Skip to Highlights
Highlights

Since January 1, 2006, all dual-eligible beneficiaries--individuals with both Medicare and Medicaid coverage--must receive their drug benefit through Medicare's new Part D prescription drug plans (PDP) rather than from state Medicaid programs. GAO analyzed (1) current challenges in identifying and enrolling new dual-eligible beneficiaries in PDPs, (2) the Centers for Medicare & Medicaid Services' (CMS) efforts to address challenges, and (3) federal and state approaches to assigning dual-eligible beneficiaries to PDPs. GAO reviewed federal law, CMS regulations and guidance and interviewed CMS and PDP officials, among others. GAO also made site visits to six states to learn about the enrollment of dual-eligible beneficiaries from the state perspective.

Skip to Recommendations

Recommendations

Recommendations for Executive Action

Agency Affected Recommendation Status
Centers for Medicare and Medicaid Services 1. To help ensure that dual-eligible beneficiaries are receiving Part D benefits, the Administrator of CMS should require PDP sponsors to notify new dual-eligible beneficiaries of their right to reimbursement for costs incurred during retroactive coverage periods.
Closed - Implemented
In comments on the report, CMS indicated it modified the agency's notice to dual-eligible beneficiaries who are auto-enrolled in a Part D plan. The changes to the notice include the addition of language telling the beneficiary to submit receipts for prescription drug costs incurred during retroactive eligibility periods to their Part D plan for reimbursement. CMS also made similar changes to the model notice used by PDP sponsors to confirm auto-enrollments with beneficiaries.
Centers for Medicare and Medicaid Services 2. To determine the magnitude of Medicare payments made to PDPs under its retroactive coverage policy, the Administrator of CMS should track how many of the new dual-eligible beneficiaries it enrolls each month receive retroactive drug benefits and how many months of retroactive coverage the agency is providing them.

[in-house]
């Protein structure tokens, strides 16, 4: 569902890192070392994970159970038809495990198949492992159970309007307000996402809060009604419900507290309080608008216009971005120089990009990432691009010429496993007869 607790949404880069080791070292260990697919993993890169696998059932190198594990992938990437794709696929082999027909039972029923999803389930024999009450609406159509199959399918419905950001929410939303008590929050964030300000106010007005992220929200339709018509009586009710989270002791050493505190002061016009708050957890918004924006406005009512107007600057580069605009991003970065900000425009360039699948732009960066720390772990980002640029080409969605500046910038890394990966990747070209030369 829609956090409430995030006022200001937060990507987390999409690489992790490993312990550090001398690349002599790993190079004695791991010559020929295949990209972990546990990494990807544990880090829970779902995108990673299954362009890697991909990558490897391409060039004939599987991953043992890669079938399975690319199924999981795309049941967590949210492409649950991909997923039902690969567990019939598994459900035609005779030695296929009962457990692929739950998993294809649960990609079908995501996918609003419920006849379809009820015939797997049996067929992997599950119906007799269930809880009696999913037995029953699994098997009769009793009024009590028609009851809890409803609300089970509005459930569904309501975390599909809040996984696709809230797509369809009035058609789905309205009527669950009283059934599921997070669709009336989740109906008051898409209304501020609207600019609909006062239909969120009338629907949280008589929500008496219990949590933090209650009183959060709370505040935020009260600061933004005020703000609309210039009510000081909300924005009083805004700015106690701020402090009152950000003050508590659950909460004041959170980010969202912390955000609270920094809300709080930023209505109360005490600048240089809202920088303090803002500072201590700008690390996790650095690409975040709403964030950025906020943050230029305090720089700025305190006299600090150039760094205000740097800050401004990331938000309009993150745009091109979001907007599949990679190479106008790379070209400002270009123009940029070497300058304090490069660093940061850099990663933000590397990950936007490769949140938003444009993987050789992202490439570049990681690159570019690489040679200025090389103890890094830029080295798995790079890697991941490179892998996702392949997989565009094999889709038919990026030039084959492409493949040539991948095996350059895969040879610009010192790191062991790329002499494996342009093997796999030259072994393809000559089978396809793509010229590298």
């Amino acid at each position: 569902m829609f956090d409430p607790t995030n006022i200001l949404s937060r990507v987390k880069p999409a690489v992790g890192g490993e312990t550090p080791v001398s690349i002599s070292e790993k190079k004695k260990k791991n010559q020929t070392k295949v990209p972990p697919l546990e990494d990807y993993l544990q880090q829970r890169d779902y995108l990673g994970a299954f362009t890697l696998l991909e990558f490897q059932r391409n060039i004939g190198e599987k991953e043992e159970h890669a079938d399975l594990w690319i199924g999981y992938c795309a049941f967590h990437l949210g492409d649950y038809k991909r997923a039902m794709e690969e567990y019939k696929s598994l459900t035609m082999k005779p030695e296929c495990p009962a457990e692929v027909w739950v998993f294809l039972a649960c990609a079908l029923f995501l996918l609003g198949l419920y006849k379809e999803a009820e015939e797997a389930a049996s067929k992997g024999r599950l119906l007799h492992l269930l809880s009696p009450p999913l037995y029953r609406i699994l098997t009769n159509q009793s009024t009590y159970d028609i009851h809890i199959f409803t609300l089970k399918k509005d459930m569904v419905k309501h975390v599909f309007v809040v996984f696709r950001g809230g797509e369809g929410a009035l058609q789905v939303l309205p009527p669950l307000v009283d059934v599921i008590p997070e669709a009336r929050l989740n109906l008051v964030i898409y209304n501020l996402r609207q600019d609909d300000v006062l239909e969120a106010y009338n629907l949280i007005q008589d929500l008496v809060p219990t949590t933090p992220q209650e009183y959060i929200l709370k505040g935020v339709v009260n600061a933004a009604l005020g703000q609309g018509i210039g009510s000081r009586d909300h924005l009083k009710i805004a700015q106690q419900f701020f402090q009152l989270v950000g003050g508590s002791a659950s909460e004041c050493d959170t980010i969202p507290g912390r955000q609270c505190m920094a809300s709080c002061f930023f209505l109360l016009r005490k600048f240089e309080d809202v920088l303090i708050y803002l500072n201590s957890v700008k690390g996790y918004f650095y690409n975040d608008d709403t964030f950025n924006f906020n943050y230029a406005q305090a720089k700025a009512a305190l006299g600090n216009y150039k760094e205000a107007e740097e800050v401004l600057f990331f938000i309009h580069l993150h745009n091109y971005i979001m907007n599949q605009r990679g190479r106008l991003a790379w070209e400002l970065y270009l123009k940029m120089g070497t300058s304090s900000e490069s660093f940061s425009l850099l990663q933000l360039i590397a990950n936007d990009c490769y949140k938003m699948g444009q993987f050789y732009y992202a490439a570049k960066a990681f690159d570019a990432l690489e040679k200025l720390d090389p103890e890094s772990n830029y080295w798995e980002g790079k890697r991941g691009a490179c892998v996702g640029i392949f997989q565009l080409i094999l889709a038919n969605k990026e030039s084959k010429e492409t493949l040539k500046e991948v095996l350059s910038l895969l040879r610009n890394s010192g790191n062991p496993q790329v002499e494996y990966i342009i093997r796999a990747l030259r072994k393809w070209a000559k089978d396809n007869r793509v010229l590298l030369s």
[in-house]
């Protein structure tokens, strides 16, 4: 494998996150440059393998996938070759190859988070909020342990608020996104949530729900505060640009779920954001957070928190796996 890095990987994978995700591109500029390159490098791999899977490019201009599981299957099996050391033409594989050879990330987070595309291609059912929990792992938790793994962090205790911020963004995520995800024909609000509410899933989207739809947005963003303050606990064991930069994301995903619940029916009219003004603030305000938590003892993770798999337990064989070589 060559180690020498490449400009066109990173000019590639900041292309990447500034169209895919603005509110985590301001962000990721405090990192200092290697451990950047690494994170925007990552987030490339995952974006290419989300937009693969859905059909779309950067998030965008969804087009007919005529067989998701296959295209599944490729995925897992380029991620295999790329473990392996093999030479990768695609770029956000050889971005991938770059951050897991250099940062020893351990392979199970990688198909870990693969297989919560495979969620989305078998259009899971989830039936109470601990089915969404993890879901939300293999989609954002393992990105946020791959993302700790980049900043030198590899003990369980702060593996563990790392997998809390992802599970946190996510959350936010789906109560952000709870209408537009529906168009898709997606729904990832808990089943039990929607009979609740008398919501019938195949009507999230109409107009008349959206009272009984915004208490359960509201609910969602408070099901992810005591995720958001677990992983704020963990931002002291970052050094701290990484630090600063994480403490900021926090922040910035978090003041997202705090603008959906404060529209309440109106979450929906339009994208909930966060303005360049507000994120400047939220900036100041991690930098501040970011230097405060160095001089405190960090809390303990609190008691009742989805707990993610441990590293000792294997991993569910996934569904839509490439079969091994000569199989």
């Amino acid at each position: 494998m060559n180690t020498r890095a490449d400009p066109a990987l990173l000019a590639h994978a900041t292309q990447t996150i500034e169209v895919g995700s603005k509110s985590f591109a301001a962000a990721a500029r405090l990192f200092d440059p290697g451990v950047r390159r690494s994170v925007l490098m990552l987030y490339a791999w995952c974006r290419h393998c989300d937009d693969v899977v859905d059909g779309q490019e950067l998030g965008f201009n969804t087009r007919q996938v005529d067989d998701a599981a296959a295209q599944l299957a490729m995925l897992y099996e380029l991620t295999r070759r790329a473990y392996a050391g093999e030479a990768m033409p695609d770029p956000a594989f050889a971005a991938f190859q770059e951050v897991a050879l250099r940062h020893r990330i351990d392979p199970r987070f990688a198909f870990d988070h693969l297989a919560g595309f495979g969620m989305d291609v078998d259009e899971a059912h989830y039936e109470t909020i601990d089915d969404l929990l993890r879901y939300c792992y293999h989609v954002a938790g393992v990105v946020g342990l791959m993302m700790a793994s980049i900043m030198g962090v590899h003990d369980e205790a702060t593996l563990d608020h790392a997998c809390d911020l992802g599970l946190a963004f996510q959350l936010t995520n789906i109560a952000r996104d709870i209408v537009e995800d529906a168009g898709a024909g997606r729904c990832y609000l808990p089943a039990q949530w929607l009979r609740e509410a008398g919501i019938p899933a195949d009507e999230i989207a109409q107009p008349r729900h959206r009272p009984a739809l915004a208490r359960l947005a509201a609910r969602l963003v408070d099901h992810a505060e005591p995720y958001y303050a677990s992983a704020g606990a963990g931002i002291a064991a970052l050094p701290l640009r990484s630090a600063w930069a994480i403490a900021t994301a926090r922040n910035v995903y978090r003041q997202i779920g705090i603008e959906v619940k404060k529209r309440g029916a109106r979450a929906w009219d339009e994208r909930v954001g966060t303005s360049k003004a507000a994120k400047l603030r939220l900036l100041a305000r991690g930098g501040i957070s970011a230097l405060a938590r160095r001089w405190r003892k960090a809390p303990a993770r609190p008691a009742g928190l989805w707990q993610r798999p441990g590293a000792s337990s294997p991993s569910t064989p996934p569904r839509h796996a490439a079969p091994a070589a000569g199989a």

Closed - Implemented
CMS reports that it began to track the number of dual-eligible beneficiaries it enrolls each month on a retroactive basis in November 2006. The agency did not indicate whether it currently tracks data on the number of months of retroactive coverage provided to these beneficiaries.
Centers for Medicare and Medicaid Services 3. To determine the impact of its retroactive coverage policy, the Administrator of CMS should monitor PDP reimbursements to dual-eligible beneficiaries, and those that paid on their behalf, for costs incurred during retroactive periods through an examination of the prescription utilization data reported by PDP sponsors.
Closed - Implemented
The study was completed, and results shared with Reps. Doggett and Stark in January 2009. CMS estimated that Medicare Part D plans received approximately $123.2 in Part D revenue for retroactive enrollment periods for dual-eligible individuals and paid about $79.1 million in retroactive drug claims. As a result, CMS estimates that, in 2006, Part D plans received $44.1 million more in revenue than their costs for retroactively enrolled dual-eligible individuals. CMS also stated that it recouped about $20.7 million of the $44.1 million difference through risk-sharing. To address concerns identified by GAO and others on the efficacy of random, retroactive auto enrollment, CMS obtained demonstration authority to procure a single PDP sponsor to cover all retroactive auto enrollment periods. The contractor would be paid on a capitation basis, but would have greatly narrowed risk corridors. This would ensure that CMS payments to the plan are much more closely aligned with plan payments for covered claims for retroactive periods. CMS expects to implement the demonstration in January, 2010, and operate it for five years.
Centers for Medicare and Medicaid Services 4. To mitigate the risks associated with implementing Part D information systems changes, especially in light of initial systems issues caused by the lack of adequate testing, the Administrator of CMS should work with key partners to plan, prioritize, and execute end-to-end testing.
Closed - Implemented
CMS stated it has worked with key partners to plan, prioritize, and execute end-to-end testing since May 2007.
Centers for Medicare and Medicaid Services 5. To help ensure new dual-eligible beneficiaries are enrolled in PDPs that serve the geographic area where they live, the Administrator of CMS should assign dual-eligible beneficiaries with representative payees to a PDP serving the state that submits the individual's information on their dual-eligible file.
Closed - Implemented
CMS implemented this recommendation in April 2007. The agency made changes to its auto-assignment processes so that all dual-eligible beneficiaries are assigned to a prescription drug plan (PDP) serving the state that submits the individual's information on their dual-eligible file. This change should ensure that these dual-eligible beneficiaries are not forced to change PDPs after assignment.
Centers for Medicare and Medicaid Services 6. To support states with the relevant authority that want to use alternative enrollment methods to reassign dual-eligible beneficiaries to PDPs, the Administrator of CMS should facilitate the sharing of data between PDPs and states.
Closed - Not Implemented
CMS disagreed with this recommendation and did not believe that it was necessary for states to assign dual-eligible beneficiaries to prescription drug plans (PDPs) based on drug needs.

Full Report